I knew he was going to collide with an object below him and the slower and more under control the aircraft was, maybe they could survive; however, just by me telling the pilot to stop his turn put some of the responsibility on me. He was going to hit something immediately after popping out of the clouds! I put the aircraft in that direction when I told the pilot to stop his turn. Was this another example of synchronicity or me being at the wrong place at the right time?
This is a 2 minute audio on Bonanza 89E
My heading took the plane into the second story of the bedroom window. A four year old boy’s bed backed up to the window and the year and a half old baby boy was on the other side of the room. The four year old would have been killed if he would have been in his bed. The four year old boy had never stayed up beyond 9 PM until that night. The crash took place at 10 PM.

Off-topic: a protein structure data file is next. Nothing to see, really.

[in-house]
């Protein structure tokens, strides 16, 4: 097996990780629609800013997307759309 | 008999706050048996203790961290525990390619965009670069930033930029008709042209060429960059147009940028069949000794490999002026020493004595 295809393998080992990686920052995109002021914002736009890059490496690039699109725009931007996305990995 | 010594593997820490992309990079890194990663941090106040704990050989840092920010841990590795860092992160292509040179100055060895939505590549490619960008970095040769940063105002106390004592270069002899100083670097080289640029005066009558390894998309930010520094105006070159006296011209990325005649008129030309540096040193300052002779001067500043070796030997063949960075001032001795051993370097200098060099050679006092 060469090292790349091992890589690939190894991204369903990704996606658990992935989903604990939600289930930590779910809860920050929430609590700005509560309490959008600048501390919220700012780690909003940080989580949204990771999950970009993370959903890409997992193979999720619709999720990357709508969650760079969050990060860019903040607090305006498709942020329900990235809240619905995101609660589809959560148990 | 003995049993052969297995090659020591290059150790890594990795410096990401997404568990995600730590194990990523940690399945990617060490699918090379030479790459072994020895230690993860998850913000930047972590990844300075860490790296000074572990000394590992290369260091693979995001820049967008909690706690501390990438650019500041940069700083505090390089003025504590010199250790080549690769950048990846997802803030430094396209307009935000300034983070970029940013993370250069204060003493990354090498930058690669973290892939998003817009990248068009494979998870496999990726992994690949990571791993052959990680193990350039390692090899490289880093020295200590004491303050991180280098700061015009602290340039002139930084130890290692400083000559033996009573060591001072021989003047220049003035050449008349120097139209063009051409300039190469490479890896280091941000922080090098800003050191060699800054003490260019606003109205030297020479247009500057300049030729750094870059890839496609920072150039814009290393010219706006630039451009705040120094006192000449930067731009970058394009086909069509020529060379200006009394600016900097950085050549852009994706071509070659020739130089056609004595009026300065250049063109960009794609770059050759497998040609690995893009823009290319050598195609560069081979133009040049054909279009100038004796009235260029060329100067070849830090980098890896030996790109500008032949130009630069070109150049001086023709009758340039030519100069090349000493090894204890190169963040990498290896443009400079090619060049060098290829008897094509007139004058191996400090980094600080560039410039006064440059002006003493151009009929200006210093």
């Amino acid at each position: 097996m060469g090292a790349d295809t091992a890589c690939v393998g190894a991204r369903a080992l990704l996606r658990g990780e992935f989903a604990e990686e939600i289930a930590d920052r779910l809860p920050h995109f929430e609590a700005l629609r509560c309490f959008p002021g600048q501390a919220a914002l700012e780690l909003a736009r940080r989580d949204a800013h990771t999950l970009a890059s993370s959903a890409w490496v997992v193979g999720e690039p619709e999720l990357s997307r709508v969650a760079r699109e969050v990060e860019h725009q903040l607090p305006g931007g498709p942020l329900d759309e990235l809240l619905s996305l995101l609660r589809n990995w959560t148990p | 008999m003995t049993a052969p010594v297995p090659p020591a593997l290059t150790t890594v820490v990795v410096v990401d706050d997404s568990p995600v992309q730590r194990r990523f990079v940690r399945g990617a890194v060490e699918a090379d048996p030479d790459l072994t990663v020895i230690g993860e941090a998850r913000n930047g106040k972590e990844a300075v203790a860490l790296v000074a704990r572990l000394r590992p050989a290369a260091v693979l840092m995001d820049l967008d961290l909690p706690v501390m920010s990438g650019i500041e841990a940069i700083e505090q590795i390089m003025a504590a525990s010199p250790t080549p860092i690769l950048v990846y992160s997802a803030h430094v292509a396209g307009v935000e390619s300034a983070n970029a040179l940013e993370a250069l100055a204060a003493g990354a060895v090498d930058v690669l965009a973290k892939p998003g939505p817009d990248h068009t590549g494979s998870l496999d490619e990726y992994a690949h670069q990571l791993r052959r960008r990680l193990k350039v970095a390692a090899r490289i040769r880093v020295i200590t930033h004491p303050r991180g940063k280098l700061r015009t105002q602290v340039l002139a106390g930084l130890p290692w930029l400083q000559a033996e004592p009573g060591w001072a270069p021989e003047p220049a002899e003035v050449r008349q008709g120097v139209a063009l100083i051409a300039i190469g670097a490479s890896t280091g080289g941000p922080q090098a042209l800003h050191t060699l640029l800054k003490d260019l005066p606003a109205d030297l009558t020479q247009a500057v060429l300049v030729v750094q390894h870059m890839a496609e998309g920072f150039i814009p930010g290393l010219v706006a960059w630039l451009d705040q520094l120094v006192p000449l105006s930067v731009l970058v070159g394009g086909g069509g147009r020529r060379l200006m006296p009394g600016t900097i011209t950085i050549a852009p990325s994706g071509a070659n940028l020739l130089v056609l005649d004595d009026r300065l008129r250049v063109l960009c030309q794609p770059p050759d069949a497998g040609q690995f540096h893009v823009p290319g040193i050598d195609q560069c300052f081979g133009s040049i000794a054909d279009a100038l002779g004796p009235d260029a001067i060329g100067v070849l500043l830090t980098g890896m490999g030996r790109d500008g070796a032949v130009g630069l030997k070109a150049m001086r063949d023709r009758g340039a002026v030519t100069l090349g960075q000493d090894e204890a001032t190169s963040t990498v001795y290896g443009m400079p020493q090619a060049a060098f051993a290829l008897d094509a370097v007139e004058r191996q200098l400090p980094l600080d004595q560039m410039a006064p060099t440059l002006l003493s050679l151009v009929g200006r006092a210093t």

The pilot of N89E phoned me two weeks after this event. He appreciated me telling him to fly his airplane, because he was distracted trying to restart his engine. The pilot told me that didn’t receive any injuries when he crashed into the upstairs bedroom. The worst part of the crash was that the airplane’s center of gravity made the plane fall out of the window to the ground. Getting out of his plane he dropped his owners manual on the ground. He received a minor cut on his hand picking up the manual by a piece of glass that had fallen into the grass from the upstairs window. That was his only injury. Not even a bruise. I asked the pilot what he did for a living. The pilot told me he was employed at NASA as a space physicist!